St. Philip Neri

Status: Active, Roman Catholic

Founded: 1840
Constructed: 1841

218 Queen St.
Philadelphia, PA 19147

Visit its website

Original visit: November 16, 2008

Where Is It?

218 Queen St., in Queen Village.

The Skinny

Back to South Philly? Back to the bane of the Project's existence? Oh, no. Angels and saints, preserve me.

Fortunately, this week’s destination, Queen Village, isn’t deep South Philly. In fact, it’s sometimes not even considered South Philly at all. Its close proximity to South Street and Society Hill means it’s occasionally lumped in with those Center City-ish areas. Personally, I consider anything south of South St. as South Philly, but at the very least this part is less painful than others.

It’s here that we find our target, St. Philip Neri. This parish is actually one of the more historic that Philadelphia has to offer. Founded in 1840, it’s certainly one of the oldest. But it also played a key role in some of Philadelphia’s religious developments.

It was the city’s first free church — meaning that attendees didn’t need to pay for their seats. It was also an unwilling participant in the 1844 Nativist riots, the same riots that burned St. Michael and St. Augustine to the ground. Philip Neri was besieged as well, but was fortunately saved by government intervention before any serious harm occurred.

Despite the history angle, Philip Neri is a church I almost glossed over completely, because...well, face it. Look at that picture. Not exactly inspiring, is it? It wasn’t for me. It kind of doesn’t even look much like a church — certainly the St. Vincent de Paul Effect at work.

However, I had a last second change of heart, and I decided to give the place a chance. It turned out to be a good call on my part, as Philip Neri rates as a surprisingly effective Italian-Renaissance church. Its decor sort of reminds me of another South Philly native, St. Charles Borromeo.

The two share a lot in common, except that Neri utilizes a uniquely reserved ivory-and-white color scheme. Some might find it boring, but I actually like it. It evokes a very classic, classy sensibility, and it reminds you that paintwork doesn’t need to be over-the-top to be effective.

(And, oddly, that seemingly boring exterior design complements the interior design nicely. When is the last time you saw that?)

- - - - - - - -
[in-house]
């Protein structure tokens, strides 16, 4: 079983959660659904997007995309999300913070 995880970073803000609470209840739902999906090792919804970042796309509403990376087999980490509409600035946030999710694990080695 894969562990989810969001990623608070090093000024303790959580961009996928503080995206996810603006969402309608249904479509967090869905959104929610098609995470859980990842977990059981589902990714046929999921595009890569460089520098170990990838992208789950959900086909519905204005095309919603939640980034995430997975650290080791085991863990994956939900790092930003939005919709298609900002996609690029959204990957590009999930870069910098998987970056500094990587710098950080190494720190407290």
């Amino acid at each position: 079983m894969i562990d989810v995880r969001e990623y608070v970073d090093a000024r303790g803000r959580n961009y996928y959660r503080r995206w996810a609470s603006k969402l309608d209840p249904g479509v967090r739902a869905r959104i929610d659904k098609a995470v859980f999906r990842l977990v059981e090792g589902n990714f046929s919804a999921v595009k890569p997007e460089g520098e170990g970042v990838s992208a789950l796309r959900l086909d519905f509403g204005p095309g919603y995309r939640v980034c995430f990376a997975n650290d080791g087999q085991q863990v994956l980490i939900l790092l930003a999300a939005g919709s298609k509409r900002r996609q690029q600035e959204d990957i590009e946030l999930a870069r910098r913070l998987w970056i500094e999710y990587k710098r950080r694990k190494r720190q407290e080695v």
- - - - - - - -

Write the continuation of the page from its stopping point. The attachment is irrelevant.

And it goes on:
The setup, also, is somewhat unique. Where a lot of churches alternate the windows and the stations of the cross, Philip Neri uses a paired window and station scheme, where you get two windows, then two stations, then two windows again. Really interesting design choice.

Look for it: Neri is designed in the same bizarrely square shape that we found in Old St. Mary’s.

Did You Know?: While Philip Neri’s building is from the 1840s, the interior décor is from the late 1890s. In 1897, the parish was beset by a fire that spared the exterior but virtually wiped out the interior. A new interior was commissioned and dedicated in 1899. That’s probably why it doesn’t suffer from Old vs. OIder Churches syndrome.

All things considered, a decent time.

How's It Doing?

The good news is that Philip Neri’s attendance and registered population have skyrocketed in recent years.

The bad news is that they now stand in the 200s and 800s, respectively.

Needless to say, that’s really worrisome. Neri is a smaller parish anyway, so it probably doesn’t need a lot to survive, but those numbers aren’t anything to hang your hat on. I’d like to think that the strong historical aspect of the parish is enough to carry it. Hell, if it can carry Old St. Mary’s, it can probably carry Philip Neri.


Travel Tidbits

Queen Village’s proximity to Center City means that parking is a little more haphazard than other parts of South Philly. I found one without too much trouble, but you should give yourself some extra time, just in case.

As for safety, the area, despite the presence of some troublesome projects, is generally regarded as excellent.

Interesting Note

Longtime Project readers may find the name St. Philip Neri familiar. It is; we first encountered it back during our trip to St. Francis Xavier. Frannie’s happens to be home to the Secular Oratory, a community of young adults inspired by — you guessed it — St. Philip Neri. They hold weekly meetings, pray, sing songs, and probably have refreshments. Maybe not church-logo cookies, but refreshments nonetheless.

It begs the question, though, of why an oratory inspired by Philip Neri wouldn’t be established at the parish that bears his name. If anyone from Frannie’s or Philip Neri wants to clue me in, I’m all ears.

Image Gallery

The Final Word

Not a priority, but not a bad trip if you have the time.